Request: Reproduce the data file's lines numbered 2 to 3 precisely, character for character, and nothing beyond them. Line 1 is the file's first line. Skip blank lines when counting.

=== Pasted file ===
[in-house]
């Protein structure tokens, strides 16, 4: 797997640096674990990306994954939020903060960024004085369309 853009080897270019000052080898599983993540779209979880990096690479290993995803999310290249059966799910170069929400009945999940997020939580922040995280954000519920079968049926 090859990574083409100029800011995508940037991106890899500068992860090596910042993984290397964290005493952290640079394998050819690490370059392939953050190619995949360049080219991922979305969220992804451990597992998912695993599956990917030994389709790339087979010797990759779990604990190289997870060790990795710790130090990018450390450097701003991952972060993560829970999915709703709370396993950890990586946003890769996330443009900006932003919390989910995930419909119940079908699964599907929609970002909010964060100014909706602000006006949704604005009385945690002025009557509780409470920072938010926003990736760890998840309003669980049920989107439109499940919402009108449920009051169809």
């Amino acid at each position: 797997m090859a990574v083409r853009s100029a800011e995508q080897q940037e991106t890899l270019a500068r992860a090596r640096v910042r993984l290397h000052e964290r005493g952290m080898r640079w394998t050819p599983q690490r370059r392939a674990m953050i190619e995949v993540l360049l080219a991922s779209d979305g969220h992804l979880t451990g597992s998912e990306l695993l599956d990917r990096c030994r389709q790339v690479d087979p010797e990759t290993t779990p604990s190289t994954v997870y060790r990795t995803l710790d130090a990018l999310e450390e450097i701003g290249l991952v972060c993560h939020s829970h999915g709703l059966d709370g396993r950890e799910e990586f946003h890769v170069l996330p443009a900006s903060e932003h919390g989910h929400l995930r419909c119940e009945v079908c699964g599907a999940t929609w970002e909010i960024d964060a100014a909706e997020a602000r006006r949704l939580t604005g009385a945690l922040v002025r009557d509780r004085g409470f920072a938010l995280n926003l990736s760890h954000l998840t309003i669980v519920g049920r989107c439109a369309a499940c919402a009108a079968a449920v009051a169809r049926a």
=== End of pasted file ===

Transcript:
């Protein structure tokens, strides 16, 4: 797997640096674990990306994954939020903060960024004085369309 853009080897270019000052080898599983993540779209979880990096690479290993995803999310290249059966799910170069929400009945999940997020939580922040995280954000519920079968049926 090859990574083409100029800011995508940037991106890899500068992860090596910042993984290397964290005493952290640079394998050819690490370059392939953050190619995949360049080219991922979305969220992804451990597992998912695993599956990917030994389709790339087979010797990759779990604990190289997870060790990795710790130090990018450390450097701003991952972060993560829970999915709703709370396993950890990586946003890769996330443009900006932003919390989910995930419909119940079908699964599907929609970002909010964060100014909706602000006006949704604005009385945690002025009557509780409470920072938010926003990736760890998840309003669980049920989107439109499940919402009108449920009051169809």
């Amino acid at each position: 797997m090859a990574v083409r853009s100029a800011e995508q080897q940037e991106t890899l270019a500068r992860a090596r640096v910042r993984l290397h000052e964290r005493g952290m080898r640079w394998t050819p599983q690490r370059r392939a674990m953050i190619e995949v993540l360049l080219a991922s779209d979305g969220h992804l979880t451990g597992s998912e990306l695993l599956d990917r990096c030994r389709q790339v690479d087979p010797e990759t290993t779990p604990s190289t994954v997870y060790r990795t995803l710790d130090a990018l999310e450390e450097i701003g290249l991952v972060c993560h939020s829970h999915g709703l059966d709370g396993r950890e799910e990586f946003h890769v170069l996330p443009a900006s903060e932003h919390g989910h929400l995930r419909c119940e009945v079908c699964g599907a999940t929609w970002e909010i960024d964060a100014a909706e997020a602000r006006r949704l939580t604005g009385a945690l922040v002025r009557d509780r004085g409470f920072a938010l995280n926003l990736s760890h954000l998840t309003i669980v519920g049920r989107c439109a369309a499940c919402a009108a079968a449920v009051a169809r049926a």